Being a swimming coach is a demanding job in many ways. You’re working all hours of the day, teaching a sport which requires discipline, precision and flexibility. On top of this, you’re often coaching children and being observed by parents. All this considered, there are a number of attributes you need to be a great swimming coach. Here’s are a few key characteristics that separate the best from the rest…
Three aspects of communication are fundamental when it comes to teaching swimming to a range of ages and abilities. Firstly, describing techniques in a way that your students will understand.
Whether you’re demonstrating a front crawl or a freestyle stroke, there’s a lot of information to get across, especially if your students haven’t tried these moves before.
Naturally, there’s a temptation to look like the world’s biggest swimming expert and use complex phrases (especially if there’s a crowd of parents watching on!), but talking in plain English will get the best out of everyone.
There’s also body language to consider, which is arguably the most important method of communication. According to Albert Mehrabian’s 7-38-55 Rule of Personal Communication, body language accounts for 55% of how we convey something, tone of voice accounts for 38% and words account for 7%.
Body language is an outward reflection of how you feel, so the non-verbal elements of your body language such as hand gestures, facial expressions and posture need to convey a sense of control, knowledge and empathy.
Another critical aspect of communication which is vital to building close relationships with your students is the ability to listen.
Make time before and after classes to talk with your students and show an interest in what they do outside of swimming. This will bring out your human side, rather than make you seem like a single-minded coach.
Being a great motivator requires taking your communicative abilities to the next level and combining them with people-skills. There’s nothing worse than being one of those “Tell and Yell” coaches you read about, who simply instruct rather than lead.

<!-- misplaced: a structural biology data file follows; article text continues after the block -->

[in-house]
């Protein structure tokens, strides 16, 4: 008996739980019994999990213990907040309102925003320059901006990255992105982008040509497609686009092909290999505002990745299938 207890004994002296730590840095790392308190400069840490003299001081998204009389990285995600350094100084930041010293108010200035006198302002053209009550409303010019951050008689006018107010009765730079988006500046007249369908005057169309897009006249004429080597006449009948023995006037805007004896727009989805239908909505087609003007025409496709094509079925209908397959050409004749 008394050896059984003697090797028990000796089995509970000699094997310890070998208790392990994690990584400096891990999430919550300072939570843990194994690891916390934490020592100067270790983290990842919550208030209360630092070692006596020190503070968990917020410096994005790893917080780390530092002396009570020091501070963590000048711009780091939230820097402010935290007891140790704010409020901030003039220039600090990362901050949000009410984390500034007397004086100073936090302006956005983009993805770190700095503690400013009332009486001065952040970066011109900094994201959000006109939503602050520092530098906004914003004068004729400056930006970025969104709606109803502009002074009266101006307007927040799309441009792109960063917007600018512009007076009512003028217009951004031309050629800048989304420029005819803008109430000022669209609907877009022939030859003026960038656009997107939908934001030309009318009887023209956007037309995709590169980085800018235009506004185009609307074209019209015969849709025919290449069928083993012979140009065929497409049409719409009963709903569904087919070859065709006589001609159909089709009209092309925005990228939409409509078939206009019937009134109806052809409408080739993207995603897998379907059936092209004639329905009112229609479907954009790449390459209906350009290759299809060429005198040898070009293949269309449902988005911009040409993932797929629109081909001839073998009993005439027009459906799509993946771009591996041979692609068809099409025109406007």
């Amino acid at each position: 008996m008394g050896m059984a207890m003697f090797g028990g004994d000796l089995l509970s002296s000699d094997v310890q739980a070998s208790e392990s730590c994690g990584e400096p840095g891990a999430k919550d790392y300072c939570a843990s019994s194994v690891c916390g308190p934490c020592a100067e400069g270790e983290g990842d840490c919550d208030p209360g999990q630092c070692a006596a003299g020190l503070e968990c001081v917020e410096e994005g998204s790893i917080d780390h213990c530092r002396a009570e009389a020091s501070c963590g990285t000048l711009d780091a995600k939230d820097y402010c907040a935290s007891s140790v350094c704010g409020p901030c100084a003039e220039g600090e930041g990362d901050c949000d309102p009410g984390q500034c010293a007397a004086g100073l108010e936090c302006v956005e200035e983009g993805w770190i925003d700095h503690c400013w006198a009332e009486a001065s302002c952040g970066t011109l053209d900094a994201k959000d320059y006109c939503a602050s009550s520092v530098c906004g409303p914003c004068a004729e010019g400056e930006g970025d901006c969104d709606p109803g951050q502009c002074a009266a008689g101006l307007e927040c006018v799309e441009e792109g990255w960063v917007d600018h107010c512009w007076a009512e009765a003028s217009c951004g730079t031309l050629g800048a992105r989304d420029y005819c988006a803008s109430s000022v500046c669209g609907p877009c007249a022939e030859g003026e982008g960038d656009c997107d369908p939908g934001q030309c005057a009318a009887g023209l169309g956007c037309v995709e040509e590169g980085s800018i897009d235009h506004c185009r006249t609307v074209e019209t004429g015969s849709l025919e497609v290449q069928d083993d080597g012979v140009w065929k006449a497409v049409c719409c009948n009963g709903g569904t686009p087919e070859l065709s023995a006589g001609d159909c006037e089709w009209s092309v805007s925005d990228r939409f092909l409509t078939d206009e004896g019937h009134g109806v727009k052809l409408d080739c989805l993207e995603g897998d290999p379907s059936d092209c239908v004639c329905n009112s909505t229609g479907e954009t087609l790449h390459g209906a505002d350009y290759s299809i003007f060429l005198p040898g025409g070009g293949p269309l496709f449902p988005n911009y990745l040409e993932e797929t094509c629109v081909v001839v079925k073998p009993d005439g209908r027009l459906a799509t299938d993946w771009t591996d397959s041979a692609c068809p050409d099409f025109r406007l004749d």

Barking out orders to a group will make them feel like nothing more than cogs in a machine and is unlikely to make them feel empowered.
Your students should feel like everything they do in the pool has a clear and distinct benefit. You can reinforce this idea by providing praise, encouragement (even when they get something wrong) and even light-hearted humour when the situation allows.
Not only this, you should encourage your students to monitor their own thoughts and feelings in order to create the self-direction they need to achieve their goals. This way, they’ll think more about the steps required to get where they want to be, rather than solely focusing on outcomes.
This ties in with the Self-Regulation Theory model pioneered by Barry Zimmerman, an educational researcher at the City University of New York.
The idea behind Self-Regulation Theory is that when students look at something on a metacognitive level – i.e. by being aware of their own thought processes, or ‘learning to learn’ – they’ll take more responsibility for their own development and will be naturally more motivated.
Creating a culture of self-regulated learning not only makes motivating your students much easier, it does part of your job for you.
This means being patient, empathetic and approachable. Whether your students are struggling to execute a move correctly and need further clarification, lacking in confidence because they feel they’re underperforming, or just want a general chat, you need to be their eyes and ears.
Providing direction and nurturing your students – as opposed to just being a coach – could be the difference between one of your students succeeding in swimming and not returning to your classes. After all, the mental advantages they’ll glean from swimming, such as overcoming pressure, working to targets, competing with others and pushing themselves, can be applied to their everyday life.